81. The Federalist Papers by ‘Publius’ (1788)
These wise essays clarified the aims of the American republic and rank alongside the Declaration of Independence as a cornerstone of US democracy.
82. The Diary of Fanny Burney (1778)
Burney’s acutely observed memoirs open a window on the literary and courtly circles of late 18th-century England.
83. The History of the Decline and Fall of the Roman Empire by Edward Gibbon (1776-1788)
Perhaps the greatest and certainly one of the most influential history books in the English language, in which Gibbon unfolds the narrative from the height of the Roman empire to the fall of Byzantium.
84. The Wealth of Nations by Adam Smith (1776)
Blending history, philosophy, psychology and sociology, the Scottish intellectual single-handedly invented modern political economy.
85. Common Sense by Tom Paine (1776)
This little book helped ignite revolutionary America against the British under George III.
86. A Dictionary of the English Language by Samuel Johnson (1755)
Dr Johnson’s decade-long endeavour framed the English language for the coming centuries with clarity, intelligence and extraordinary wit.
87. A Treatise of Human Nature by David Hume (1739)
This is widely seen as the philosopher’s most important work, but its first publication was a disaster.
88. A Modest Proposal by Jonathan Swift (1729)
The satirist’s jaw-dropping solution to the plight of the Irish poor is among the most powerful tracts in the English language.
89. A Tour Through the Whole Island of Great Britain by Daniel Defoe (1727) Readable, reliable, full of surprise and charm, Defoe’s Tour is an outstanding literary travel guide.
90. An Essay Concerning Human Understanding by John Locke (1689)
Eloquent and influential, the Enlightenment philosopher’s most celebrated work embodies the English spirit and retains an enduring relevance.
91. The Book of Common Prayer by Thomas Cranmer (1662)
Cranmer’s book of vernacular English prayer is possibly the most widely read book in the English literary tradition.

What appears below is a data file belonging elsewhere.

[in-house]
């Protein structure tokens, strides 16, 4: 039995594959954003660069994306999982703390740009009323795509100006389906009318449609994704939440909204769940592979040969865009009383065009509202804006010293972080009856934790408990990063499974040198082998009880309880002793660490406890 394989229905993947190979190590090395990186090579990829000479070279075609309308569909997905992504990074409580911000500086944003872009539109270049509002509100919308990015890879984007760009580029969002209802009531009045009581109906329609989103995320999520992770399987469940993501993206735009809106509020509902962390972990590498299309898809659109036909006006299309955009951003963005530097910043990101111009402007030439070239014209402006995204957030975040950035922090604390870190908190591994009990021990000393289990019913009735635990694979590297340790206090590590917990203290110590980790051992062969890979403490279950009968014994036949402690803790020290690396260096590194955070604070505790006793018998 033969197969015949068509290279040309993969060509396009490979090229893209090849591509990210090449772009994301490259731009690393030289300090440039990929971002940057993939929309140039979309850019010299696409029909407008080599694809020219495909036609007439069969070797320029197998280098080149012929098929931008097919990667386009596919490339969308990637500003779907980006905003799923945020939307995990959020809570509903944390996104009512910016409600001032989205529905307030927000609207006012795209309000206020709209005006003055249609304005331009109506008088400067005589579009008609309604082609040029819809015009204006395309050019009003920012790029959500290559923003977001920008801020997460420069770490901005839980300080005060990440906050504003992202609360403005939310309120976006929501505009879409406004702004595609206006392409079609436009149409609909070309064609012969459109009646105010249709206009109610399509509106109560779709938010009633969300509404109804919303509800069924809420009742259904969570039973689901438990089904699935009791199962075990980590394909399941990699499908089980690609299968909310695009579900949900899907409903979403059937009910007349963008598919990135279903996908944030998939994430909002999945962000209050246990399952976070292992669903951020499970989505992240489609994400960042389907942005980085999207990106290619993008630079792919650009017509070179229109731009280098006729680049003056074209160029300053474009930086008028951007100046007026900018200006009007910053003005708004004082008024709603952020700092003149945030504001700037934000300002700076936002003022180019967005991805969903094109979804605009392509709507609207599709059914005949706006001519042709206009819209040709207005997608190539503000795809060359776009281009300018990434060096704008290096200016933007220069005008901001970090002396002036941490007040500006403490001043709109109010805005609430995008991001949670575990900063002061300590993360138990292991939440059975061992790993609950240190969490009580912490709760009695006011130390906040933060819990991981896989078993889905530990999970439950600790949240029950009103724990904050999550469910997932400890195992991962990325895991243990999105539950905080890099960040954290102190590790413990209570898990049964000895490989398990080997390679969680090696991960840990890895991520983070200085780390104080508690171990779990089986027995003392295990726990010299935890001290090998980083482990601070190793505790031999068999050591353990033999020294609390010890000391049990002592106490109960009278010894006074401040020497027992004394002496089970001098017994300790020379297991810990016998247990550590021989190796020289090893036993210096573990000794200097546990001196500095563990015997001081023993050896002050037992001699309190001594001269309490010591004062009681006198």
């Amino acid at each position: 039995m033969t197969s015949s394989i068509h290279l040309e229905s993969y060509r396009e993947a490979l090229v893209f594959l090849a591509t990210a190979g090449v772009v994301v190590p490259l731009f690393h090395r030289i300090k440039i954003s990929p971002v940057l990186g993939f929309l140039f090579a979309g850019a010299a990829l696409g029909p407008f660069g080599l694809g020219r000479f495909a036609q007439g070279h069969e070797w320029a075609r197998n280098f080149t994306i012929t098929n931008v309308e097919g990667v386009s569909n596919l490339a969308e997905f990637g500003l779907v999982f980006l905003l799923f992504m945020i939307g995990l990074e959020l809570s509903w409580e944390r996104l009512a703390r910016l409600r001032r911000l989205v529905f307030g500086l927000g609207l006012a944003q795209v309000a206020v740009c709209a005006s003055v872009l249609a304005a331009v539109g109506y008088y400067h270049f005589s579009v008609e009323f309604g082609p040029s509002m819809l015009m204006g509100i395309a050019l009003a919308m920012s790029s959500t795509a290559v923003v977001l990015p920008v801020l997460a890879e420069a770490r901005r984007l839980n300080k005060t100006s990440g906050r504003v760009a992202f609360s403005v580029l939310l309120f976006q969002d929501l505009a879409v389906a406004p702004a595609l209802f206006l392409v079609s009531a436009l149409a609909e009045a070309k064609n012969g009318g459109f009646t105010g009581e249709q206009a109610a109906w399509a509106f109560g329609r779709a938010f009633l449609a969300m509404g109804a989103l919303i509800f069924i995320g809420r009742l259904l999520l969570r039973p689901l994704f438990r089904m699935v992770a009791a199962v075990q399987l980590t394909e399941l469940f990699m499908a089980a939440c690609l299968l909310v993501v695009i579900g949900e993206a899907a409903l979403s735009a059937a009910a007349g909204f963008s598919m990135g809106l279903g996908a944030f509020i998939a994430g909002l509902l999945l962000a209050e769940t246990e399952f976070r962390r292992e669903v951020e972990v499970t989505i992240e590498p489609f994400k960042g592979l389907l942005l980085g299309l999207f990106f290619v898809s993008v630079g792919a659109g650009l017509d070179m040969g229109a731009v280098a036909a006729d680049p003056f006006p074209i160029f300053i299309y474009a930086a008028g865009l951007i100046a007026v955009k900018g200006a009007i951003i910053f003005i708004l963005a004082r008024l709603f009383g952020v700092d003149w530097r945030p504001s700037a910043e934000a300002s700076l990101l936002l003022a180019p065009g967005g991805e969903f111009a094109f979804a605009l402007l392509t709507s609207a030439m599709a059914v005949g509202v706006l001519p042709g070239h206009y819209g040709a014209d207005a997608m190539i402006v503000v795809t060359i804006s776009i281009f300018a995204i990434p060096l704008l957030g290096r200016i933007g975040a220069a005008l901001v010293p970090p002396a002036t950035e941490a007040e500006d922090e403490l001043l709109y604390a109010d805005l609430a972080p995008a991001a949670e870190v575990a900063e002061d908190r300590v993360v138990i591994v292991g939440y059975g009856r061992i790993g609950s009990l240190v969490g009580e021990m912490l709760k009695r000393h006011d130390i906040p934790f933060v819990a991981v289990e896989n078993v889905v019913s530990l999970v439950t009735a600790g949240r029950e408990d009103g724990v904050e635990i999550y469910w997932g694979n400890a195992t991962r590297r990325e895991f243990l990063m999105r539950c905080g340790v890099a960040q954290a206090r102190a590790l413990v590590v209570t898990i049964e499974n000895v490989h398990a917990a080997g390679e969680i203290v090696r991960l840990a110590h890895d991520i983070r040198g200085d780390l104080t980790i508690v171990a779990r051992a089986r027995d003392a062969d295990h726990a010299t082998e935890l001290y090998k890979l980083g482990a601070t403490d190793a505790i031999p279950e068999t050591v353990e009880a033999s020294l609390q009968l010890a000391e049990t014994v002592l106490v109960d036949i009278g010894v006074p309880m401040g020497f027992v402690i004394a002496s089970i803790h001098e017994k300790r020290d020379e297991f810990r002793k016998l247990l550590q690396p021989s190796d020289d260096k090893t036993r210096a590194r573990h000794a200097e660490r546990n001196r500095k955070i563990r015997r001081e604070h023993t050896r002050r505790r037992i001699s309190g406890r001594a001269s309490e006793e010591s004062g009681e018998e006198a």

92. The Diary of Samuel Pepys by Samuel Pepys (1660)
A portrait of an extraordinary Englishman, whose scintillating firsthand accounts of Restoration England are recorded alongside his rampant sexual exploits.
93. Hydriotaphia, Urn Burial, or A Brief Discourse of the Sepulchral Urns Lately Found in Norfolk by Sir Thomas Browne (1658)
Browne earned his reputation as a “writer’s writer” with this dazzling short essay on burial customs.
94. Leviathan by Thomas Hobbes (1651)
Hobbes’s essay on the social contract is both a founding text of western thought and a masterpiece of wit and imagination.
95. Areopagitica by John Milton (1644)
Today, Milton is remembered as a great poet. But this fiery attack on censorship and call for a free press reveals a brilliant English radical.
96. Devotions Upon Emergent Occasions by John Donne (1624)
The poet’s intense meditation on the meaning of life and death is a dazzling work that contains some of his most memorable writing.
97. The First Folio by William Shakespeare (1623)
The first edition of his plays established the playwright for all time in a trove of 36 plays with an assembled cast of immortal characters.
98. The Anatomy of Melancholy by Robert Burton (1621)
Burton’s garrulous, repetitive masterpiece is a compendious study of melancholia, a sublime literary doorstop that explores humanity in all its aspects.
99. The History of the World by Walter Raleigh (1614)
Raleigh’s most important prose work, close to 1m words in total, used ancient history as a sly commentary on present-day issues.
100. King James Bible: The Authorised Version (1611)
It is impossible to imagine the English-speaking world celebrated in this series without the King James Bible, which is as universal and influential as Shakespeare.
This article was amended on 9 April 2018. An earlier version said that Tom Paine’s book Common Sense helped ignite revolutionary America against the British under George II. This has been corrected to say George III.